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Valor against hopeless odds

The 1944 Rapido assault was a fiasco, but the cause was just.

Arnold Garcia Jr.

writes for the Austin American-Statesman

SANT'ANGELO THEODICHE, Italy - The overlook across the narrow street from City Hall offers a commanding view of the Rapido River.

It is a view to die for - and in January of 1944, a lot of Texas GIs did.

On the opposite bank of the river, the view is an infantry soldier's nightmare. The river isn't very wide, but the current is strong, and once you get to the other side it's all uphill.

When two battalions of the 36th Infantry Division were ordered across the river on Jan. 21, 1944, the Germans were waiting with small arms, machine guns, mortars, artillery and tanks.

On the far bank, you look up at a little Italian town that is apparently defiant of time and change. You stand in the relative quiet, listening to the sounds of the river, and you wonder.

What were those doomed GIs thinking as they made their way to the river toting weapons, equipment and those damned rubber boats? You wonder what it was like when the first mine exploded and the enemy opened up, playing havoc with the assault formations.

The objective was this town, a link in the Gustav Line that defended the Liri Valley and the approach to Rome.

Above Sant'Angelo was Monte Cassino, a Benedictine abbey that provided an even more majestic view of the valley and the site of another siege that proved costly in blood to the combatants and civilians alike.

By the time the 36th Division reached the Rapido River, the Allied advance in Italy was mired in the mud. Mark Clark, the U.S. Fifth Army commander, and his planners thought a frontal assault across the river would open a gap in the Gustav Line big enough to pour armor through.

The 36th, a Texas National Guard unit called to active duty shortly before the United States entered World War II, got the job.

Though plenty of line and staff officers had misgivings about the viability of a frontal assault, Clark urged 36th Division officers to use valor as well as the boats to get their men across. If courage was all it took, the Rapido River assault would have had a much different outcome.

As Tennyson wrote: "Theirs was not to reason why. Theirs was but to do or die."

Maj. Gen. Fred Walker, commander of the 36th Division, wrote in his diary on Jan. 20: "Tonight, the 36th Division will attempt to cross the Rapido opposite San Angelo. We might succeed, but I do not see how we can. The crossing is dominated by heights on both sides of the Valley where German artillery observers are ready to bear down heavy artillery concentrations on our men."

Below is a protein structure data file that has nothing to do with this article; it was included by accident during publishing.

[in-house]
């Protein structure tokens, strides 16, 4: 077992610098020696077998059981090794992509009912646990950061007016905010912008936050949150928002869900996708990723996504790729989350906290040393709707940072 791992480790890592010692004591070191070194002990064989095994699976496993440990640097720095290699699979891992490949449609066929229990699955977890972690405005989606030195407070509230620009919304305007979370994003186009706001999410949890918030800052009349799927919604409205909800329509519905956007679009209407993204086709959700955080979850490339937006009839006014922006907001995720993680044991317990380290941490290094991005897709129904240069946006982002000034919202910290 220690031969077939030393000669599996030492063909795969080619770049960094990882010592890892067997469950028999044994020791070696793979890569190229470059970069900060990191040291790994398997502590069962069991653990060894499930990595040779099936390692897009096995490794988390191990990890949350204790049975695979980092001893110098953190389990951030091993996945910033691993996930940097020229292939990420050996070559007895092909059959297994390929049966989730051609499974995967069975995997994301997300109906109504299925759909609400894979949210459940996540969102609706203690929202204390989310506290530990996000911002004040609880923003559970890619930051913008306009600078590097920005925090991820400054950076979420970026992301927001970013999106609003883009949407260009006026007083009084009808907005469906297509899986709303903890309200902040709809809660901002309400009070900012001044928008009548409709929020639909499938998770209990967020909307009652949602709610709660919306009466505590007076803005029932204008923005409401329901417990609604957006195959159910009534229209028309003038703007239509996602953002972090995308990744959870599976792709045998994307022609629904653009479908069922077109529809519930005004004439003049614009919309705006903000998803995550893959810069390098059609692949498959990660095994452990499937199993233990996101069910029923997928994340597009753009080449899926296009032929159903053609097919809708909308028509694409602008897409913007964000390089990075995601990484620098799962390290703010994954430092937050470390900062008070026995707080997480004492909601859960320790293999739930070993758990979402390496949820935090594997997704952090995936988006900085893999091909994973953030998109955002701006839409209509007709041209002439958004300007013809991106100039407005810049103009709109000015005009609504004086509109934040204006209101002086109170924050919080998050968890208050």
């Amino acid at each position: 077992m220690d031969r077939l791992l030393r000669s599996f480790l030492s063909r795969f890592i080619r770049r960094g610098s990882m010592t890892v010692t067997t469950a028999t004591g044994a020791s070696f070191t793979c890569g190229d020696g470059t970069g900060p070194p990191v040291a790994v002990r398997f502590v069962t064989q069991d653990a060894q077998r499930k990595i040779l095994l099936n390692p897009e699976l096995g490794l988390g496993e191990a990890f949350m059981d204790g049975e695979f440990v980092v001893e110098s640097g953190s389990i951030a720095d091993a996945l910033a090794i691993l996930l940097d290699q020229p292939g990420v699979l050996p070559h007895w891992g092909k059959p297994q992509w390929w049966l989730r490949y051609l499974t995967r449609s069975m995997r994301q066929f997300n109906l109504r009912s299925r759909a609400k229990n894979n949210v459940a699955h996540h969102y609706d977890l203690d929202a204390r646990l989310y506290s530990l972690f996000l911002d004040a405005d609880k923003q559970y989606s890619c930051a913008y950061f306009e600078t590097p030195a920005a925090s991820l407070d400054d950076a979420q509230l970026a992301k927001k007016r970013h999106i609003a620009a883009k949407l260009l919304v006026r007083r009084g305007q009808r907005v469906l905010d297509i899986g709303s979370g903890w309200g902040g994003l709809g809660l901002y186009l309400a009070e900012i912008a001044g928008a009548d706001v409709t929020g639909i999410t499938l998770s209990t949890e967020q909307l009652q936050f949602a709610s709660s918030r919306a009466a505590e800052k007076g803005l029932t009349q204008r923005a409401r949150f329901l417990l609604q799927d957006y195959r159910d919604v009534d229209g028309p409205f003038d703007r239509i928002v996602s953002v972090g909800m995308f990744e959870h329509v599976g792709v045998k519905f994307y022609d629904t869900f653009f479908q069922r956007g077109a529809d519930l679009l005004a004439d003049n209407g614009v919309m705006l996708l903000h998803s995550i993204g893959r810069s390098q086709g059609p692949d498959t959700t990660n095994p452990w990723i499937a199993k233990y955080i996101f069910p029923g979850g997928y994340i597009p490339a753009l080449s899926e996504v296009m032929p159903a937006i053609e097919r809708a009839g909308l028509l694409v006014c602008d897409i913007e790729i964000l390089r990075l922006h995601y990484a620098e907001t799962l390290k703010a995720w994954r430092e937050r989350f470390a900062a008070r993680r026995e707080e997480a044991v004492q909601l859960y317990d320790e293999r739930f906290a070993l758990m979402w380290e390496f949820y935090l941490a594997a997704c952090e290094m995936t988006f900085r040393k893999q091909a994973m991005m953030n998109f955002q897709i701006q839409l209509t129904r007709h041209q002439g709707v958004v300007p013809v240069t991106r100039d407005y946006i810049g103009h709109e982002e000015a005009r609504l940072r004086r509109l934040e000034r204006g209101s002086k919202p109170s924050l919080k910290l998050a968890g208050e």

The German defenders had conscripted Italians to dig trenches and clear brush along the Rapido's banks to improve the fields of fire. The flats were flooded to make the river wider and the approaches to the river were mined.

The assault went wrong from the start. German mines and shells ripped the assault troops to shreds. A few made it across the river but in insufficient numbers to do much more than dig in as best they could.

As Rick Atkinson writes in his brilliant

The Day of Battle

: "By 9 p.m., an hour into the attack, fewer than 100 men had reached the west bank. Many burrowed into the marsh, using their helmets to scrape off a few inches of defilade and piling the soil in parapets around their shallow trenches."

The night assault turned into a slaughter, but that didn't deter Clark from ordering another attempt, this time in daylight.

Obviously, surprise was not a factor and what little cover the night had provided was gone. Smoke was a poor substitute for the poor cover the night darkness offered.

When that assault also failed, the Americans essentially gave up and accepted a German-proposed truce that allowed the combatants to police up their dead.

The 36th, which had already been depleted by battles before the Rapido, lost more than half of the personnel in its rifle companies.

One battalion lost three company commanders in the two days of futility. More than 2,100 men of the 36th had been killed, wounded or reported missing in action.

"At the cost of 2,000 casualties, not even a toehold had been won at the Rapido" Atkinson writes. Quoting Field Marshal Albert Kesslering, the German commander, Atkinson continues: "The attack was insufficiently planned and poorly timed."

There was a cover-up of sorts after the disaster, and the incident might have escaped public notice had not members of the 36th Division Association loudly demanded an investigation after the war.

Reluctant to conduct one, the Army predictably concluded no one had done anything wrong. It was war, after all, and in war, people get killed.

Then the Rapido River crossing was largely forgotten. This kind of fiasco doesn't make blockbuster Hollywood fare.

In Texas, the bitter memory lingered long, but is now dimming.

We should remember the Rapido River assault just as we remember the Alamo.

To honor valor and sacrifice, you have to remember, and the Rapido should be remembered as long as Texans don a military uniform - indeed, as long as there is a Texas.

The people of Sant'Angelo remember. Tucked in a corner of the overlook is a small monument dedicated to the men of the 36th.

It reads: "Trusting in God, they fought and died for liberty."

Remember them this Memorial Day.